1886 – Hugh Lofting, English civil engineer and author who created the classic children’s character, Doctor Dolittle.

1893 – Kanstancyja Bujlo, Belarusian poet and playwright; the main themes of her poems, which often relied on folklore, were World War II heroism, and peasant life In Belarus before 1917.

1896 – John Dos Passos, U.S. novelist and artist, known for his “USA Trilogy,” together ranked by the Modern Library as number 23 on the list of the 100 best English-language novels of the 20th century.

1897 – Wasif Jawhariyyeh, Jerusalem-born Arab writer, poet, historian, and composer best known for his memoirs, The Diaries of Wasif Jawhariyyeh, which span more than six decades, covering Jerusalem’s turbulent modern history, including four regimes and five wars.

1897 – Ivan Yulianovych Kulyk, Jewish Ukrainian poet, writer, translator, diplomat, and Communist Party activist; he also wrote under the names R. Rolinato and Vasyl Rolenko.

1900 – Abu Al-Asar Hafeez Jalandhari, Indian-born Pakistani Urdu-language poet who wrote the lyrics for the National Anthem of Pakistan.

1902 – Terence Lucy Greenidge, English-born Barbadian author, actor, and film director.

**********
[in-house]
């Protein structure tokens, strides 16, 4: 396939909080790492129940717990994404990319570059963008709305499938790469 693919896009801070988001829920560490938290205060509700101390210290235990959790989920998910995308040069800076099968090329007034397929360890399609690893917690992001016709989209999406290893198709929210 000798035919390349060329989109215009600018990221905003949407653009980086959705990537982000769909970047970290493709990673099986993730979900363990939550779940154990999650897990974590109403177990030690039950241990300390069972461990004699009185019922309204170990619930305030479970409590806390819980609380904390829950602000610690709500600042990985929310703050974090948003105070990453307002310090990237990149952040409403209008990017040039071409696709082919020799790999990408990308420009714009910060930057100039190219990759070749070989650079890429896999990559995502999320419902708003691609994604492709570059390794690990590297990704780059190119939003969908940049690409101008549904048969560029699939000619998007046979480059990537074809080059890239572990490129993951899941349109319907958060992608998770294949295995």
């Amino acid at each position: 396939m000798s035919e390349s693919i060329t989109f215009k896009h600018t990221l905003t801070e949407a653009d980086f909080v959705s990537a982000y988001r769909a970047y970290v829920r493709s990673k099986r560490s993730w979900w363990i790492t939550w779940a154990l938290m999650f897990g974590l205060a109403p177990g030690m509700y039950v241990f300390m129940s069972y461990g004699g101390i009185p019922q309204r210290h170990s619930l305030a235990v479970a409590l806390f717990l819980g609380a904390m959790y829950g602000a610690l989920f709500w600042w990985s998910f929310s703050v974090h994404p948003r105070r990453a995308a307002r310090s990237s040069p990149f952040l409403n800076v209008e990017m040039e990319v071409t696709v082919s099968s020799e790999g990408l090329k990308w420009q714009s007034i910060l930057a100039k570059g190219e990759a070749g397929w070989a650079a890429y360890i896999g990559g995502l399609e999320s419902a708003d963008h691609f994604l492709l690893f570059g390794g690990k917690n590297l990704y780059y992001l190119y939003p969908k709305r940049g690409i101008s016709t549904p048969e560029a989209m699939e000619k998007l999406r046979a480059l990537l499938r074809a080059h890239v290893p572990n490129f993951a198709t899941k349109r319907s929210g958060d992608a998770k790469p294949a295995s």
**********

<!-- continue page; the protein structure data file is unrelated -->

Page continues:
1902 – F.C. Terborgh, pseudonym of Reijnier Flaes, award-winning Dutch diplomat, prose writer, and poet.

1905 – Emily Hahn, prolific U.S. journalist and author; considered an early feminist and called “a forgotten American literary treasure” by The New Yorker magazine, she wrote 54 books and more than 200 articles and short stories.

1906 – Alejandro Galindo, Mexican screenwriter, actor, and film director.

1908 – Caridad Bravo Adams, prolific, award-winning Mexican novelist and actress who published her first book at the age of 16 and went on to become the most famous telenovela writer worldwide; many of her books have been adapted for film.

1913 – Tillie Olsen, U.S. novelist and nonfiction writer associated with the political turmoil of the 1930s and part of an early generation of American feminists.

1914 – László Ladány, Hungarian journalist, author, Jesuit, and editor of China News Analysis, an influential periodical on Chinese affairs.

1914 – Dudley (Felker) Randall, U.S. African-American poet, editor, and publisher who was the first Poet Laureate of Detroit; his Broadside Press provided a forum for unknown Black writers.

1915 – André Frossard, French writer, journalist, author, essayist, philosopher, and resistance fighter; raised as an atheist and converted to Catholicism, his ancestry was Jewish. After being captured by the Gestapo, he was one of only seven survivors of a massacre that took the lives of 65 people. He survived the war and was awarded the Legion of Honor and the Grand Cross of the Equestrian Order of the Holy Sepulchre.

1916 – Toyo Suyemoto, U.S. Japanese-American poet, memoirist, and librarian who was incarcerated by the United States during World War II due to her Japanese ancestry; her memoir, I Call to Remembrance: Toyo Suyemoto’s Years of Internment, was published posthumously.